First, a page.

Carla Hayden is the 14th librarian of Congress, appointed by President Barack Obama in 2016. Hayden is the first Black librarian of Congress and the first woman to serve in the position.
She spoke at a digital lecture hosted by Dalhousie University on Feb. 1.
The library is essentially the national library of the United States of America. It serves the Congress for research purposes and is the oldest cultural institution in the U.S.
The lecture was open to all members of the Dalhousie community. It focused on library engagement in a pandemic and post-pandemic virtual world.
Opening the door
Hayden spoke about the importance of library engagement and some of the ways anyone, including students here at Dalhousie, can engage with the library of Congress’s historical material. The library includes novels, manuscripts, comic books, films, audio recordings, sheet music, newspapers, microfilm, government documents and more.
“During the pandemic, we had to find different ways of opening the library door, of encouraging people to engage with all this learning and knowledge,” Hayden said during the lecture. “In the post-pandemic, we will continue these online access points to the library, we’ll keep all the library doors open.”
Libraries in the digital age
Hayden believes keeping these digital doors open to everyone encourages equity in accessing information. “This pandemic has been transformative to all of us, and we need to anticipate the emerging needs of students and researchers and communities and families.”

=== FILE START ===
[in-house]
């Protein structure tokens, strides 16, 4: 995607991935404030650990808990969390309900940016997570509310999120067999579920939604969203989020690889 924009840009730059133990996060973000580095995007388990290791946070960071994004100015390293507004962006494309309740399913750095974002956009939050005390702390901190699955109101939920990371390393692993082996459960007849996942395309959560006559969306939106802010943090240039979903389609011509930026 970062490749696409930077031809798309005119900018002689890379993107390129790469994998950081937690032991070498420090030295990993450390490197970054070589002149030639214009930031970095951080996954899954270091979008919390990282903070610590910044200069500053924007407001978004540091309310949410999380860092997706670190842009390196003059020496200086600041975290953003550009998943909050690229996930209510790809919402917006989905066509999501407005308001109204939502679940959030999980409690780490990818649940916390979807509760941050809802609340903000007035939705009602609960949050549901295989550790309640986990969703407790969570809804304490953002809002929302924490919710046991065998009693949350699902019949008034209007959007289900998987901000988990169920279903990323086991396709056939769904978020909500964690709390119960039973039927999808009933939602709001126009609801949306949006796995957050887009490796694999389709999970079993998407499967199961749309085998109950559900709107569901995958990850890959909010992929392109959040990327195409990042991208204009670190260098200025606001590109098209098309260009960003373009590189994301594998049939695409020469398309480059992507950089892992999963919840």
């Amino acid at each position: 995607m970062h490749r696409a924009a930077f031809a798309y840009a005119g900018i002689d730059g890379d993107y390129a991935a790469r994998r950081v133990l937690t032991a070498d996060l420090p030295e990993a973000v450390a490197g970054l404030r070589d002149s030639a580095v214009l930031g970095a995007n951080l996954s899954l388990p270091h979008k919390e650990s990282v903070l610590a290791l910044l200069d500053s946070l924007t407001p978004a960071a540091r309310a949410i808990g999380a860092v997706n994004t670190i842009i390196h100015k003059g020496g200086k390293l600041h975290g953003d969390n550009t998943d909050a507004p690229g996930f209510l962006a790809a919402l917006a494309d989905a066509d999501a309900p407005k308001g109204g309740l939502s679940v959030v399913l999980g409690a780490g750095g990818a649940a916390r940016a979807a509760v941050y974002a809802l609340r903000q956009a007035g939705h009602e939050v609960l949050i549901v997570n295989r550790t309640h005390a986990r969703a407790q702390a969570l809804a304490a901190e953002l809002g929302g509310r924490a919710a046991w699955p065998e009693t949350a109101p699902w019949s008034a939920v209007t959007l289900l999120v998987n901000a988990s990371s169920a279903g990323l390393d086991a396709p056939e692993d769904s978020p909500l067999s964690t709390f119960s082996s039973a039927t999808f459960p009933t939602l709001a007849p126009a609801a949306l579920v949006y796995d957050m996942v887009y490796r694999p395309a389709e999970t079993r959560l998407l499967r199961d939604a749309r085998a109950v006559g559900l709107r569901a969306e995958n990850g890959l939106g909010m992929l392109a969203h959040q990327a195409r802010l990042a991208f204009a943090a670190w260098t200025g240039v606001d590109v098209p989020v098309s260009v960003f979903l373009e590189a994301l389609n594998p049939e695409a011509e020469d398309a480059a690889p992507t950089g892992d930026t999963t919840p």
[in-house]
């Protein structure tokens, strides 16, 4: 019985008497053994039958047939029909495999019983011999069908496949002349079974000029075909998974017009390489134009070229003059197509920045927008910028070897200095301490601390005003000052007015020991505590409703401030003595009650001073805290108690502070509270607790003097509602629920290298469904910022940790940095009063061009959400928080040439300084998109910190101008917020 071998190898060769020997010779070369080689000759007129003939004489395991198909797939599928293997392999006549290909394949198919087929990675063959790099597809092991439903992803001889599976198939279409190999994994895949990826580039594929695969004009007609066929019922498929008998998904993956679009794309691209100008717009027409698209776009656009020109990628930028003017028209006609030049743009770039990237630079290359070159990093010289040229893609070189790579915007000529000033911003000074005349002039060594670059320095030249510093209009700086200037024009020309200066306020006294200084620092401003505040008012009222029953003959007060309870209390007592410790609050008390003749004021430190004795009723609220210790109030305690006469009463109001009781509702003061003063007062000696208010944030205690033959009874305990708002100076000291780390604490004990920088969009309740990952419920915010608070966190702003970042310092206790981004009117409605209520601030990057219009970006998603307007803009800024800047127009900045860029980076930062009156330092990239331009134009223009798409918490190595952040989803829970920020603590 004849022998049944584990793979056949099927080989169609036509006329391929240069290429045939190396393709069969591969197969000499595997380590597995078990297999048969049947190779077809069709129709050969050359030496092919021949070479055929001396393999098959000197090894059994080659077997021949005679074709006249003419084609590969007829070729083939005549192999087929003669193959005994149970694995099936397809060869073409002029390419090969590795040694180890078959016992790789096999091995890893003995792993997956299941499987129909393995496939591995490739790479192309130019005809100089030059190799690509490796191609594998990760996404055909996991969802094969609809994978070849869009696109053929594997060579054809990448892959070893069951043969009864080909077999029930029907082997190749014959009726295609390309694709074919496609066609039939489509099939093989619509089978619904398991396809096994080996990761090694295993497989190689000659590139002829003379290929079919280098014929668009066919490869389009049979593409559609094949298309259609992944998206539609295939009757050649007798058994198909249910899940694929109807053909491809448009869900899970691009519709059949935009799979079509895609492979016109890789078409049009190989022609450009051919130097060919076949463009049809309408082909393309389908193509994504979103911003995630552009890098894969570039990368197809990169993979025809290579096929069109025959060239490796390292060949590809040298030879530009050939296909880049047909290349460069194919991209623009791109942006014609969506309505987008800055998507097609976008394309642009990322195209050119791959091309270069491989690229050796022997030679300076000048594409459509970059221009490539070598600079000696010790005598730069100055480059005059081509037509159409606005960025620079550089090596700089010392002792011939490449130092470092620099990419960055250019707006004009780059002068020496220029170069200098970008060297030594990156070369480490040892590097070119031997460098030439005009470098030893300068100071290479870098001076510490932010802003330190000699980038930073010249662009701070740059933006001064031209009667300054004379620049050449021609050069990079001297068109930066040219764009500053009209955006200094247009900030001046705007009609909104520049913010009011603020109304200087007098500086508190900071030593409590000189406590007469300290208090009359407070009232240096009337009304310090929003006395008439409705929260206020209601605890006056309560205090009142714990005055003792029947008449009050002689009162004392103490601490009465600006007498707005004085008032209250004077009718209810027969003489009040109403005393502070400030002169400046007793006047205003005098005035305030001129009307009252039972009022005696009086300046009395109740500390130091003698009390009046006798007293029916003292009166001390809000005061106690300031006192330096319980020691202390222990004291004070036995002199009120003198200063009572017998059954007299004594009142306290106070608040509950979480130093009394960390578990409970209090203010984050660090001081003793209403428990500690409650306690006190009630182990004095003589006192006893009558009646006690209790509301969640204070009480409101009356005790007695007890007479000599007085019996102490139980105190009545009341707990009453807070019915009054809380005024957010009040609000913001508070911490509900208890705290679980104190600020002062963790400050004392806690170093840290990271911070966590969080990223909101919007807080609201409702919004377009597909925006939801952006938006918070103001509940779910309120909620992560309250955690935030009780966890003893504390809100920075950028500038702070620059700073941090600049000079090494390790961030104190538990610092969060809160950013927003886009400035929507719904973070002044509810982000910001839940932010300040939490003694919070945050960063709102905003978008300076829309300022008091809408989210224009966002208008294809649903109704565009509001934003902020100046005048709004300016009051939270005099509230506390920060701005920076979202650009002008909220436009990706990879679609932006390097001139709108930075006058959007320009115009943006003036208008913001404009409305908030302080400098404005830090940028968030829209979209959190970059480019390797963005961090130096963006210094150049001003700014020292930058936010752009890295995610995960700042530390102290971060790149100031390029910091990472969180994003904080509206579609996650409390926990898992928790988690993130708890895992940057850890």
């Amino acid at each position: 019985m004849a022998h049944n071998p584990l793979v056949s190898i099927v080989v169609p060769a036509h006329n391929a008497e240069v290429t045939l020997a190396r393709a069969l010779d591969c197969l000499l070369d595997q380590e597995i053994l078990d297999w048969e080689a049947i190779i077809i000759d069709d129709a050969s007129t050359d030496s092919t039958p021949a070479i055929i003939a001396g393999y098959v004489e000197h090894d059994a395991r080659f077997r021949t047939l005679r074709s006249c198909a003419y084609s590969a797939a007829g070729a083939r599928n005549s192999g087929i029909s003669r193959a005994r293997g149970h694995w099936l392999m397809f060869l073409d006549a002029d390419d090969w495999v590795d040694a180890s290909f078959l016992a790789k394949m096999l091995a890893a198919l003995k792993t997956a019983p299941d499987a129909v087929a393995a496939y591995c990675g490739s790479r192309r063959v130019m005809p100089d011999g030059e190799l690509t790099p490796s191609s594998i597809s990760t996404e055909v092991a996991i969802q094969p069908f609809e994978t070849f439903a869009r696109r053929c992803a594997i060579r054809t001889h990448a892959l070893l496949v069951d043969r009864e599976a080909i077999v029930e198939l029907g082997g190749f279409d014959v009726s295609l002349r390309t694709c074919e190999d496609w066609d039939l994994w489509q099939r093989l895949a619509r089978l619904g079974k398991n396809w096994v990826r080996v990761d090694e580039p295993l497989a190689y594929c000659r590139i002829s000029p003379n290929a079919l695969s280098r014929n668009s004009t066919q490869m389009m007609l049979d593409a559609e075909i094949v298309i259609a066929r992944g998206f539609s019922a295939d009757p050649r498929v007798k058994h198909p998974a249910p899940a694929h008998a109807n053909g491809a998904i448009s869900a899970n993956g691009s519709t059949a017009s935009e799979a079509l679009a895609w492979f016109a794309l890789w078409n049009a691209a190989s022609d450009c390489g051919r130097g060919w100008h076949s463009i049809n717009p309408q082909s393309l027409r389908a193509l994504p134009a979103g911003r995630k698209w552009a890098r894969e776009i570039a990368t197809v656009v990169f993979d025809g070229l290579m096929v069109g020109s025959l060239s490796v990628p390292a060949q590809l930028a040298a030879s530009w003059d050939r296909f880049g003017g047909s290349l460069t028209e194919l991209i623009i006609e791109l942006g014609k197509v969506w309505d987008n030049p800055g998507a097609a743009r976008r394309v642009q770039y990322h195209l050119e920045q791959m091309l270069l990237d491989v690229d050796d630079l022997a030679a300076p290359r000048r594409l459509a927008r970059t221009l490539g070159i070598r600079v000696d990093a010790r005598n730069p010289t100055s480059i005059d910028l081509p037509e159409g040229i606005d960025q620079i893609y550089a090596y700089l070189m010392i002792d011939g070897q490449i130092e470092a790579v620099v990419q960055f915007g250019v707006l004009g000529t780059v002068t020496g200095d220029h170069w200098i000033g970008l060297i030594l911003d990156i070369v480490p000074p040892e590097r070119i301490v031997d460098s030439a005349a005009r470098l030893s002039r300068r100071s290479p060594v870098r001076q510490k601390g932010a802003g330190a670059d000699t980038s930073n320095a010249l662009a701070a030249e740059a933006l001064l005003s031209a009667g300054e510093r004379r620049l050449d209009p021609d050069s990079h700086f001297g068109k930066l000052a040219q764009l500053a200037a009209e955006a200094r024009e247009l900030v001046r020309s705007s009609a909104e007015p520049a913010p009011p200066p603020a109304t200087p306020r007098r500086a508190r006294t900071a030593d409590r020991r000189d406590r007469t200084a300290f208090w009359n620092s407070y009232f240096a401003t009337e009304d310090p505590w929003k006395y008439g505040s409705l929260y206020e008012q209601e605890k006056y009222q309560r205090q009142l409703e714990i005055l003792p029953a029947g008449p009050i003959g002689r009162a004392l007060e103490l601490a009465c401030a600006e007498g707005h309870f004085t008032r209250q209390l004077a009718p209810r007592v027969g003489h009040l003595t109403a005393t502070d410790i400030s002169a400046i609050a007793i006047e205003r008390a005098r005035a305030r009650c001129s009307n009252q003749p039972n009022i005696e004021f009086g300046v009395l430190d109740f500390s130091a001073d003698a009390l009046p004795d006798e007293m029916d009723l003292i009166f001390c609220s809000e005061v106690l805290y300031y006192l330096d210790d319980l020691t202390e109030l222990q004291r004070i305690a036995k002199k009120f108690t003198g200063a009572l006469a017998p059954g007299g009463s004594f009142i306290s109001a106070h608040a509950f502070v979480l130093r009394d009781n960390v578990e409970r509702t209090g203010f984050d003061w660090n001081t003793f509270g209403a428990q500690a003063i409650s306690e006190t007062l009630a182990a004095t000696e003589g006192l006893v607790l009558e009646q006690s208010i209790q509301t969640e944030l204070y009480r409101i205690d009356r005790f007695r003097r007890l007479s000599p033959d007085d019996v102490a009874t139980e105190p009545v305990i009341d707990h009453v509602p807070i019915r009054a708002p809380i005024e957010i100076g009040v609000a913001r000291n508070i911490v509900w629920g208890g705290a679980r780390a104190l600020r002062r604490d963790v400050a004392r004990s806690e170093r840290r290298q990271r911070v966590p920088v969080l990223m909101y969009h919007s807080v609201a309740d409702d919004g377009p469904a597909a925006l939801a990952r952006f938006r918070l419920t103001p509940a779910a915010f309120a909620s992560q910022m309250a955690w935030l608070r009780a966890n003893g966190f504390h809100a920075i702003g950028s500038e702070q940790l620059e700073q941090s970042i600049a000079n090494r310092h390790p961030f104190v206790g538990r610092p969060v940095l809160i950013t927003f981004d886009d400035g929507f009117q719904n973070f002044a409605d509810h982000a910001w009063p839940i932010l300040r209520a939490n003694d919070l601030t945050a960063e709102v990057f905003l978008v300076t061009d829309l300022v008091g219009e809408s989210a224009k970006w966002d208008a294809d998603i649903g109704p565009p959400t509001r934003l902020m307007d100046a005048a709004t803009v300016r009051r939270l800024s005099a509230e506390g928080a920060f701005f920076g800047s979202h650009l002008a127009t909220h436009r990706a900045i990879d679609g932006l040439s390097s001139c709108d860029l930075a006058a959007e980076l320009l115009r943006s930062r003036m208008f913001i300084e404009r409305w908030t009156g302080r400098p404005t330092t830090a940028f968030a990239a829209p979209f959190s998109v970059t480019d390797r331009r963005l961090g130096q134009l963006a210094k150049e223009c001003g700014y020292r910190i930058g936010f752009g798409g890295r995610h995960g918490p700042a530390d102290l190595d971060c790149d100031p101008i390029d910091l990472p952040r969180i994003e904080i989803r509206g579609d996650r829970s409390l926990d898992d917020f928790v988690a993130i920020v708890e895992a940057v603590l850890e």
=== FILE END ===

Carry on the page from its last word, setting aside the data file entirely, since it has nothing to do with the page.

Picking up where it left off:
One of the projects Hayden showcased was the citizen DJ experiment, which allows people to remix audio files from the library of Congress into hip-hop music. Old jazz and blues recordings, folk and soul music, speeches and other audio files can be explored and remixed on the site.
“This was used so much during the pandemic … by embedding these materials in hip-hop, music listeners can discover materials in the library’s collection that they never knew existed,” said Hayden.
“This became one of the most popular access points during the pandemic, and post-pandemic we’re going to expand it, maybe we’ll get some Grammy’s out of it.”
The citizen DJ experiment was created by the library of Congress’s innovator in residence, Brian Foo.
“Anyone can apply to be an innovator in residence, even people at Dalhousie. You don’t have to be an American.”
The program supports creative and innovative uses of the library’s vast collection to create engaging products for Americans that enrich their lives or work.
Another interesting online feature created during the pandemic was the speculative annotation tool, which invites people to annotate library materials in creative ways. People can use the tool to draw and write on historical materials.
Messages for the future
Hayden said she understands students are comfortable with technology and wants to see libraries adapt to that.
But she also said students need to be patient and understanding of older generations as things move and develop online.
The lecture took place as part of the Dalhousie-Horrocks National Leadership Fund in memory of Norman Horrocks, a Professor Emeritus of Dalhosuies’s School of Information Management. “Horrocks was somewhat of a mentor to me,” said Hayden.
Hayden was the president of the American Library Association when Horrocks was awarded its highest honour, the title of Honourary Member, in 2004. He was the only person to have been named an honourary member of three national library associations: British, Canadian and American.
Horrocks joined Dalhousie in 1971, he worked in the School of Library Service and later became the dean of the Faculty of Administrative Studies (now the Faculty of Management). A British spy during World War II, he would never forget a face or name, according to the university’s website. Horrocks passed in 2010 in Halifax.
The event was chaired by Sandra Toze, director of Dalhousie’s School of Management. “It’s an honour to have Carla here with us, and to recognize this connection with Dalhousie,” said Toze.